Those who are not following the adventures of life on the ranch with the Twin Wranglers, are missing out! These twin sisters, living near Libby, Montana, are amazing photographers and share images of ranch activity every day…in the thickest of snow and warmest of summer days. Surrounded by all kinds of critters, Kim and Kari’s days are filled with excitement, hard work, and moments to stop and take in the beauty of their Montana ranch.
How long has your family been involved in ranching?
We were horse ranchers long before we started raising cattle. From the time we were no bigger than ankle high to a June Bug we knew we wanted to be ranchers and got our start with Appaloosa horses back in 1973. After breeding our mares to outside stallions for a number of years we purchased Deep Thought, a nice yearling colt by Deep South and stood him until we lost him to colic at the age of 16. We couldn’t imagine finding another stallion prospect better than Deep Thought so turned our attention to raising cattle.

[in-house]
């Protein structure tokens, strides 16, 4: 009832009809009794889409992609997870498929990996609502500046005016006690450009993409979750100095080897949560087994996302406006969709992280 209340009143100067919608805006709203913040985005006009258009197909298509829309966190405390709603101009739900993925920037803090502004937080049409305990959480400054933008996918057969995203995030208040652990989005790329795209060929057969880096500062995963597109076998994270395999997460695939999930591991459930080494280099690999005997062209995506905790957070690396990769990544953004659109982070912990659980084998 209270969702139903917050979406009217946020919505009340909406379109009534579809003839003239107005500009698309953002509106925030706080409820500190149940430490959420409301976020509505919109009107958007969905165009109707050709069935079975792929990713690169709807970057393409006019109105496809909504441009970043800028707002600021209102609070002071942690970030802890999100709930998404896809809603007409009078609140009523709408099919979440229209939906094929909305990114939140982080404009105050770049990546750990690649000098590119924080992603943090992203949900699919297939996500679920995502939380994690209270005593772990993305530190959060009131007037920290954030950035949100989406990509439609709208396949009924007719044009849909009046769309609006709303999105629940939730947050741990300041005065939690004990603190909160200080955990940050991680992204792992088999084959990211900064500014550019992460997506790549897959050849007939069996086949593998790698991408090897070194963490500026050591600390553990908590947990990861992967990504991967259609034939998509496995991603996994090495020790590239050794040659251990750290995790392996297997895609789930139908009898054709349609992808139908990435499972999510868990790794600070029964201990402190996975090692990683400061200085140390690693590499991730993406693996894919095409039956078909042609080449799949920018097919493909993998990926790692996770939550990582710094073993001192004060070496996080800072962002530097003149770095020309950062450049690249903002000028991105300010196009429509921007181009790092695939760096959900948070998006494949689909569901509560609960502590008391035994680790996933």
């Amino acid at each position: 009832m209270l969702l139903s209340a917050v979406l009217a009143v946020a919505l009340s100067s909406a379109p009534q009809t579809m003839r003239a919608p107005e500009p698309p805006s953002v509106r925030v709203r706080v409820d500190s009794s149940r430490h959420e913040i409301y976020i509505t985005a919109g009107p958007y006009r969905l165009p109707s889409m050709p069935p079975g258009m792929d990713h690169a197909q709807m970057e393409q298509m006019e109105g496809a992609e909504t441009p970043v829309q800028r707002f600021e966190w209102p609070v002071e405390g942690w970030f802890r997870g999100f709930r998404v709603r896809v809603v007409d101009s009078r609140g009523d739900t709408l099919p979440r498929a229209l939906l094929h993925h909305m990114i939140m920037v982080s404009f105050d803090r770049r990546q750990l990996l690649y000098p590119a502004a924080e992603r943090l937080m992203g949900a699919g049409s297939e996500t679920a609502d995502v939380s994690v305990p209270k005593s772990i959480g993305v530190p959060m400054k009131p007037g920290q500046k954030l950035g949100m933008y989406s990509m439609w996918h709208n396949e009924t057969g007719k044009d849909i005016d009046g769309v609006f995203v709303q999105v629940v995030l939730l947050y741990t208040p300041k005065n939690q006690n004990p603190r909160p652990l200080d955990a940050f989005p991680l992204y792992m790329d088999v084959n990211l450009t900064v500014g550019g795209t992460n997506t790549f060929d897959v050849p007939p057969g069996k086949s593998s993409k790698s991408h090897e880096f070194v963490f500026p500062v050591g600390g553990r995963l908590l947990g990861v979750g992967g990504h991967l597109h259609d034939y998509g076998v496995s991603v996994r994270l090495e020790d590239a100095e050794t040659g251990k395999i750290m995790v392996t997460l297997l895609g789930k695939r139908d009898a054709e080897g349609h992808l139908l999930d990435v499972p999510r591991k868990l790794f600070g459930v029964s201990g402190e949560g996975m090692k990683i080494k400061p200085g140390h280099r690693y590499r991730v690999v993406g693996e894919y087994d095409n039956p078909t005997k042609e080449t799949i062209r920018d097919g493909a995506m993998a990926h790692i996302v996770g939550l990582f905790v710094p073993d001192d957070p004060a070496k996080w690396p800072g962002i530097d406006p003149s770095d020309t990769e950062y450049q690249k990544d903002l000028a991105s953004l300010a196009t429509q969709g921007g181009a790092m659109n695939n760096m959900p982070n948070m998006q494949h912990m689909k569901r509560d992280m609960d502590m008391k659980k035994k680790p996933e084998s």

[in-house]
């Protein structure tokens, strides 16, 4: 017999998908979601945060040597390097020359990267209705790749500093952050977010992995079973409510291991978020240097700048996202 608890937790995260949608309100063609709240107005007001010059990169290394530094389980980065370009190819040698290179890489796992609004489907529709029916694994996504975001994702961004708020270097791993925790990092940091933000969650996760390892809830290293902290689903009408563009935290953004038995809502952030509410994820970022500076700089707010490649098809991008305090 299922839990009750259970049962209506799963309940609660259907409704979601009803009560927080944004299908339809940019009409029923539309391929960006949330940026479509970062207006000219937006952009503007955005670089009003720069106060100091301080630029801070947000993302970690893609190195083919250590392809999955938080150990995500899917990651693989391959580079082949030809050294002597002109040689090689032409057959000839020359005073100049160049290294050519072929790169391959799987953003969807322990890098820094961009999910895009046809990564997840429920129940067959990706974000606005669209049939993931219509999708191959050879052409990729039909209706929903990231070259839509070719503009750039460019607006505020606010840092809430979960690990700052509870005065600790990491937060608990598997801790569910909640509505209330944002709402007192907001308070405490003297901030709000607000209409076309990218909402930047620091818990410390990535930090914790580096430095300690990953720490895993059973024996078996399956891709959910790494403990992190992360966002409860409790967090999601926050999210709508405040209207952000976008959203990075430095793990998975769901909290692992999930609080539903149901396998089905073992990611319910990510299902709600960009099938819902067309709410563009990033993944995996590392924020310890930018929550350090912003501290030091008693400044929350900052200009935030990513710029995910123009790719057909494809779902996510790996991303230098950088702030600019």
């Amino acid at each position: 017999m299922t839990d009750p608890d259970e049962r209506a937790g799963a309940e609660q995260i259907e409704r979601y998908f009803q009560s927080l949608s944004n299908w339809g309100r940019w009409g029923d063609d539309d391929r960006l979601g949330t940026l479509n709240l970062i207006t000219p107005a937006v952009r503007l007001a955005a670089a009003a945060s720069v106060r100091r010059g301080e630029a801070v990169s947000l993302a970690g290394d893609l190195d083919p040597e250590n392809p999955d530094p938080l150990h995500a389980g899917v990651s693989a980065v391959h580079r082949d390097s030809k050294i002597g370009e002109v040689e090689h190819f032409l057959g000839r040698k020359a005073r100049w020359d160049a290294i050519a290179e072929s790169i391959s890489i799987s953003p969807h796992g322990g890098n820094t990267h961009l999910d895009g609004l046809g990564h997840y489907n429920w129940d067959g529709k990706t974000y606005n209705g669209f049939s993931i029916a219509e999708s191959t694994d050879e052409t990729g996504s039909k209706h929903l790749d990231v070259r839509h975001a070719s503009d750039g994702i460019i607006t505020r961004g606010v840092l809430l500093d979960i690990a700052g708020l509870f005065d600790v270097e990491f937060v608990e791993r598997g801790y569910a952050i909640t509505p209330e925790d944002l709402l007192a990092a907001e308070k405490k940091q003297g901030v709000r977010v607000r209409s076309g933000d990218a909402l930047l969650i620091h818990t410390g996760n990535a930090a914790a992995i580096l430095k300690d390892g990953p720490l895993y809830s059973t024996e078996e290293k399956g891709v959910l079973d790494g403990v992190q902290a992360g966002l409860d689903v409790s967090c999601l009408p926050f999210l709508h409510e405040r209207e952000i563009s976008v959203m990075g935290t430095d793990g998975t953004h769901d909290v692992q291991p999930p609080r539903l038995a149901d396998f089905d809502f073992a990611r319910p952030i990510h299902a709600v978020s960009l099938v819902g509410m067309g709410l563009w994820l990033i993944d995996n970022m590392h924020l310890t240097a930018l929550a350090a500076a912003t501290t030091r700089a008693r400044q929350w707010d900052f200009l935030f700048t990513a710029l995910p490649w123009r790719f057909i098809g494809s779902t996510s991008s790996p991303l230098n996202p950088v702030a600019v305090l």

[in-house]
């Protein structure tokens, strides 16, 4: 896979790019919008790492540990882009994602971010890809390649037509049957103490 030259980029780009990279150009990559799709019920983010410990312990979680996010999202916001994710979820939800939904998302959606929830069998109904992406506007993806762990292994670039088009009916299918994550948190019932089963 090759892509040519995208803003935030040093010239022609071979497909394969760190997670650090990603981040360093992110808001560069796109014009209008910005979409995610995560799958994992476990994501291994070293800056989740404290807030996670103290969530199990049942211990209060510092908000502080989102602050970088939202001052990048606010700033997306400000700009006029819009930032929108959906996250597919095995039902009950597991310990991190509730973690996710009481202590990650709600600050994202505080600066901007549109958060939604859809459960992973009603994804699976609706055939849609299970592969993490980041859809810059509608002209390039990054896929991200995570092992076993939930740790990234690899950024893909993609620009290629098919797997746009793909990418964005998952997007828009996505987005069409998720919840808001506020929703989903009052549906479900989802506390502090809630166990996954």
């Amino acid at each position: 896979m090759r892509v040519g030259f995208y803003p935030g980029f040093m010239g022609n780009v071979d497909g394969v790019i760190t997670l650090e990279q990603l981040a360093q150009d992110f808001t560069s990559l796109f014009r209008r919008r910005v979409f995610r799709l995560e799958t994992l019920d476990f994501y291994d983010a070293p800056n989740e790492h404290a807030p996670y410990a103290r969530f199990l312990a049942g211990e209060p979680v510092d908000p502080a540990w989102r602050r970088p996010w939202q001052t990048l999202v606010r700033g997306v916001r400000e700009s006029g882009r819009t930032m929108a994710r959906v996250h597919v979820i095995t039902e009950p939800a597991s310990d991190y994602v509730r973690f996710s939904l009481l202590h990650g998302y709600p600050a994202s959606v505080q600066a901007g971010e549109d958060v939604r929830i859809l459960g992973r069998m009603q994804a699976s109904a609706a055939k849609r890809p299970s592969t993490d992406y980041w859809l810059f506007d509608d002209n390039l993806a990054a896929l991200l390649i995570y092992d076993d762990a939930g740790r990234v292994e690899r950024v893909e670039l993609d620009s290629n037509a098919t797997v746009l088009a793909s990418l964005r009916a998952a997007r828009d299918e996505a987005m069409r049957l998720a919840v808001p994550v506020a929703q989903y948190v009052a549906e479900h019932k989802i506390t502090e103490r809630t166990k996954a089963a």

We weren’t lucky enough to grow up on the ranch. All our folks had was about a 5 acre piece outside of Bozeman. We got our first horses when we were eight years old. At the age of 14 our family moved to Florida and we took our two grade horses with us. We had more acreage there so in ’73 we started raising Appaloosas and opened a boarding stable as well. Florida was a nice place to visit but after twenty years there we needed to get back to the mountains and traded it all for a ranch about 23 miles from a wide spot in the road called Libby in the northwest corner of our home state of Montana. On our return to Montana we brought 17 horses with us.
Tell us about your ranch today.
We raise cross bred beef cattle of mostly Black Angus and Hereford. What have been some of the trials you’ve had to overcome? What is one thing you wish more people knew about life on the ranch? No matter if the weather is brutally cold or the sun is sucking the life out of you, you have to take care of the livestock. There are not any days off or even sick days available to you. We’ve had days we could barely crawl out of bed, but you do just that, and if you are injured you still have to find the strength to work through the pain so that you can care for your animals. They count on you to be there. What does it mean to you to be able to work with your family every day? We’re twins and are so close that you couldn’t get a crowbar between us to pry us apart. That’s not to say we don’t have disagreements but working together and playing together is the only thing we have ever known and we wouldn’t change that for the world.